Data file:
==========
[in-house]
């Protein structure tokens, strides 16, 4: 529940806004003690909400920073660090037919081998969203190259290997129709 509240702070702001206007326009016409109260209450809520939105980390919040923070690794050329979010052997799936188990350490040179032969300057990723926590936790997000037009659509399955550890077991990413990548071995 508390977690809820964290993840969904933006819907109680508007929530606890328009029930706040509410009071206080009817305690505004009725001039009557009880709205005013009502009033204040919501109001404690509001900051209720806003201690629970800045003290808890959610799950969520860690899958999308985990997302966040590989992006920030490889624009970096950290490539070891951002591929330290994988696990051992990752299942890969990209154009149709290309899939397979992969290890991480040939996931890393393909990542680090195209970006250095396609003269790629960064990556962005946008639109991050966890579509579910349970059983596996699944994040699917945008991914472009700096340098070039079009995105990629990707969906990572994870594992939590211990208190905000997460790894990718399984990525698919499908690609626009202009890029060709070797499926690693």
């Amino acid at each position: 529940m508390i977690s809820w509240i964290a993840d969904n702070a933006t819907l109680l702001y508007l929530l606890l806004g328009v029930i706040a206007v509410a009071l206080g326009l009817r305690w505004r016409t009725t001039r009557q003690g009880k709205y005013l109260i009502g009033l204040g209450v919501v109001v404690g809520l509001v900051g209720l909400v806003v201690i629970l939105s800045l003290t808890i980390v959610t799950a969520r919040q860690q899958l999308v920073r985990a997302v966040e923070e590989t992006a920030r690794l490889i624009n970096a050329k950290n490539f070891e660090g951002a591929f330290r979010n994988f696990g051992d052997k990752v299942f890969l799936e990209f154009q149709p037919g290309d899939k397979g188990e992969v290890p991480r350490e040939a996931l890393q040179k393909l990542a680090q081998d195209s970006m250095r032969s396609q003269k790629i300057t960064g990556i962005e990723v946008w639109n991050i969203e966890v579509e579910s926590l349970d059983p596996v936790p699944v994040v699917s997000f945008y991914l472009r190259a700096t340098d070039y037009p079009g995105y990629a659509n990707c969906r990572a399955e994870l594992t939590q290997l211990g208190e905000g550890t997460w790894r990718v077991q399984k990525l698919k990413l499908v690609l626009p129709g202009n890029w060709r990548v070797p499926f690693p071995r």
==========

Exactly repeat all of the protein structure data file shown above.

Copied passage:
[in-house]
């Protein structure tokens, strides 16, 4: 529940806004003690909400920073660090037919081998969203190259290997129709 509240702070702001206007326009016409109260209450809520939105980390919040923070690794050329979010052997799936188990350490040179032969300057990723926590936790997000037009659509399955550890077991990413990548071995 508390977690809820964290993840969904933006819907109680508007929530606890328009029930706040509410009071206080009817305690505004009725001039009557009880709205005013009502009033204040919501109001404690509001900051209720806003201690629970800045003290808890959610799950969520860690899958999308985990997302966040590989992006920030490889624009970096950290490539070891951002591929330290994988696990051992990752299942890969990209154009149709290309899939397979992969290890991480040939996931890393393909990542680090195209970006250095396609003269790629960064990556962005946008639109991050966890579509579910349970059983596996699944994040699917945008991914472009700096340098070039079009995105990629990707969906990572994870594992939590211990208190905000997460790894990718399984990525698919499908690609626009202009890029060709070797499926690693």
């Amino acid at each position: 529940m508390i977690s809820w509240i964290a993840d969904n702070a933006t819907l109680l702001y508007l929530l606890l806004g328009v029930i706040a206007v509410a009071l206080g326009l009817r305690w505004r016409t009725t001039r009557q003690g009880k709205y005013l109260i009502g009033l204040g209450v919501v109001v404690g809520l509001v900051g209720l909400v806003v201690i629970l939105s800045l003290t808890i980390v959610t799950a969520r919040q860690q899958l999308v920073r985990a997302v966040e923070e590989t992006a920030r690794l490889i624009n970096a050329k950290n490539f070891e660090g951002a591929f330290r979010n994988f696990g051992d052997k990752v299942f890969l799936e990209f154009q149709p037919g290309d899939k397979g188990e992969v290890p991480r350490e040939a996931l890393q040179k393909l990542a680090q081998d195209s970006m250095r032969s396609q003269k790629i300057t960064g990556i962005e990723v946008w639109n991050i969203e966890v579509e579910s926590l349970d059983p596996v936790p699944v994040v699917s997000f945008y991914l472009r190259a700096t340098d070039y037009p079009g995105y990629a659509n990707c969906r990572a399955e994870l594992t939590q290997l211990g208190e905000g550890t997460w790894r990718v077991q399984k990525l698919k990413l499908v690609l626009p129709g202009n890029w060709r990548v070797p499926f690693p071995r």